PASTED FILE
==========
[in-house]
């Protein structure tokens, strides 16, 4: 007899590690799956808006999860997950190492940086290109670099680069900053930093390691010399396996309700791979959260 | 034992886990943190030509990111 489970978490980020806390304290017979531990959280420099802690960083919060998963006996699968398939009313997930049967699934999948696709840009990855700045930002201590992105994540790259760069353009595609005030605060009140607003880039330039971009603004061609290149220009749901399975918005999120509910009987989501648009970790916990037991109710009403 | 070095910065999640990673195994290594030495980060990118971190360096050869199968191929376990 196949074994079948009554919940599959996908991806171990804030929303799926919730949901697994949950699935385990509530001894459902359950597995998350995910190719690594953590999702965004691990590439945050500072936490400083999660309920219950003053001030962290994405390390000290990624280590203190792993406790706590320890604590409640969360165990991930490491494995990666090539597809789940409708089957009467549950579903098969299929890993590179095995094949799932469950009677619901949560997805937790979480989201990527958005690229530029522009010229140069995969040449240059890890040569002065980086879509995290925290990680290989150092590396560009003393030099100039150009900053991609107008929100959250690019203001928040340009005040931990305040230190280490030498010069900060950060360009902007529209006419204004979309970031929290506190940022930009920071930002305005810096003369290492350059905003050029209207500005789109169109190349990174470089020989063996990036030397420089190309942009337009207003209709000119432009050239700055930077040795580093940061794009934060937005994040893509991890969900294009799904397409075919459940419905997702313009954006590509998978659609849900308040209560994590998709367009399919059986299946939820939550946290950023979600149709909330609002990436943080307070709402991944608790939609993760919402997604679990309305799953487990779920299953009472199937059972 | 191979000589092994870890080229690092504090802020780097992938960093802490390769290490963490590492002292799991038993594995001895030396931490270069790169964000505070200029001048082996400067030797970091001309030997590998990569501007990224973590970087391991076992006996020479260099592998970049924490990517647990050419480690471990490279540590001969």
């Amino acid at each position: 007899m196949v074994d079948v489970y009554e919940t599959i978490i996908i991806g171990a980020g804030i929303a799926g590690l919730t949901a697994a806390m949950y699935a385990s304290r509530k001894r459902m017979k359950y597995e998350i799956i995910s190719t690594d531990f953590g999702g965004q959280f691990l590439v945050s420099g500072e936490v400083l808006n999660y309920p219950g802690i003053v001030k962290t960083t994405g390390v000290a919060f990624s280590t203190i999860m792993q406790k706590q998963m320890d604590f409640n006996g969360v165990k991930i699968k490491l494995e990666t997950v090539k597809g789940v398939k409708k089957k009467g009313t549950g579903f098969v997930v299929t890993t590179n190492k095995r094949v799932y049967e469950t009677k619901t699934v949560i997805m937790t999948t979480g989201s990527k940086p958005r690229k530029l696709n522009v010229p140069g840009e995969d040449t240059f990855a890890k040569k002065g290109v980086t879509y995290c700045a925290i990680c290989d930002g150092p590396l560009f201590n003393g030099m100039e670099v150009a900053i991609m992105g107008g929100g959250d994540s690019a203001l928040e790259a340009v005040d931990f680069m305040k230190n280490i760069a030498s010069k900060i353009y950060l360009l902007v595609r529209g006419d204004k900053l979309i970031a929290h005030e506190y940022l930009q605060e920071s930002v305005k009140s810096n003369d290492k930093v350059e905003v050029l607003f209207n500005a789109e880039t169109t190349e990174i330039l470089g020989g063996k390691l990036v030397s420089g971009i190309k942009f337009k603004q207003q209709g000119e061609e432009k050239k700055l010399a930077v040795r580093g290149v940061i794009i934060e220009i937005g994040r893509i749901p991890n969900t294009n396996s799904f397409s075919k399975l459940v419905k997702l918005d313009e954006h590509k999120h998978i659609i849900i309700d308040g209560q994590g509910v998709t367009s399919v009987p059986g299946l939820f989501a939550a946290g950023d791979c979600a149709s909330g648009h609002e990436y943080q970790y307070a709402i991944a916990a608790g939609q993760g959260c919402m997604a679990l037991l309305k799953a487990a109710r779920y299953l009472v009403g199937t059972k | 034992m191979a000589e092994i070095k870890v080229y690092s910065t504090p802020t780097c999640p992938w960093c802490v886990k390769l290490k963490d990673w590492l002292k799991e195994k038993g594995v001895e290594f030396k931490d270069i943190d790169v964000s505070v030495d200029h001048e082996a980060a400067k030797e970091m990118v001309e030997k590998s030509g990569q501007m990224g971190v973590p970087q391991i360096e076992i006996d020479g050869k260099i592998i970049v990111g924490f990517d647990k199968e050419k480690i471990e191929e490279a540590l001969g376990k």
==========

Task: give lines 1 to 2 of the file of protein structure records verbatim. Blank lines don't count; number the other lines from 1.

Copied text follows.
[in-house]
């Protein structure tokens, strides 16, 4: 007899590690799956808006999860997950190492940086290109670099680069900053930093390691010399396996309700791979959260 | 034992886990943190030509990111 489970978490980020806390304290017979531990959280420099802690960083919060998963006996699968398939009313997930049967699934999948696709840009990855700045930002201590992105994540790259760069353009595609005030605060009140607003880039330039971009603004061609290149220009749901399975918005999120509910009987989501648009970790916990037991109710009403 | 070095910065999640990673195994290594030495980060990118971190360096050869199968191929376990 196949074994079948009554919940599959996908991806171990804030929303799926919730949901697994949950699935385990509530001894459902359950597995998350995910190719690594953590999702965004691990590439945050500072936490400083999660309920219950003053001030962290994405390390000290990624280590203190792993406790706590320890604590409640969360165990991930490491494995990666090539597809789940409708089957009467549950579903098969299929890993590179095995094949799932469950009677619901949560997805937790979480989201990527958005690229530029522009010229140069995969040449240059890890040569002065980086879509995290925290990680290989150092590396560009003393030099100039150009900053991609107008929100959250690019203001928040340009005040931990305040230190280490030498010069900060950060360009902007529209006419204004979309970031929290506190940022930009920071930002305005810096003369290492350059905003050029209207500005789109169109190349990174470089020989063996990036030397420089190309942009337009207003209709000119432009050239700055930077040795580093940061794009934060937005994040893509991890969900294009799904397409075919459940419905997702313009954006590509998978659609849900308040209560994590998709367009399919059986299946939820939550946290950023979600149709909330609002990436943080307070709402991944608790939609993760919402997604679990309305799953487990779920299953009472199937059972 | 191979000589092994870890080229690092504090802020780097992938960093802490390769290490963490590492002292799991038993594995001895030396931490270069790169964000505070200029001048082996400067030797970091001309030997590998990569501007990224973590970087391991076992006996020479260099592998970049924490990517647990050419480690471990490279540590001969």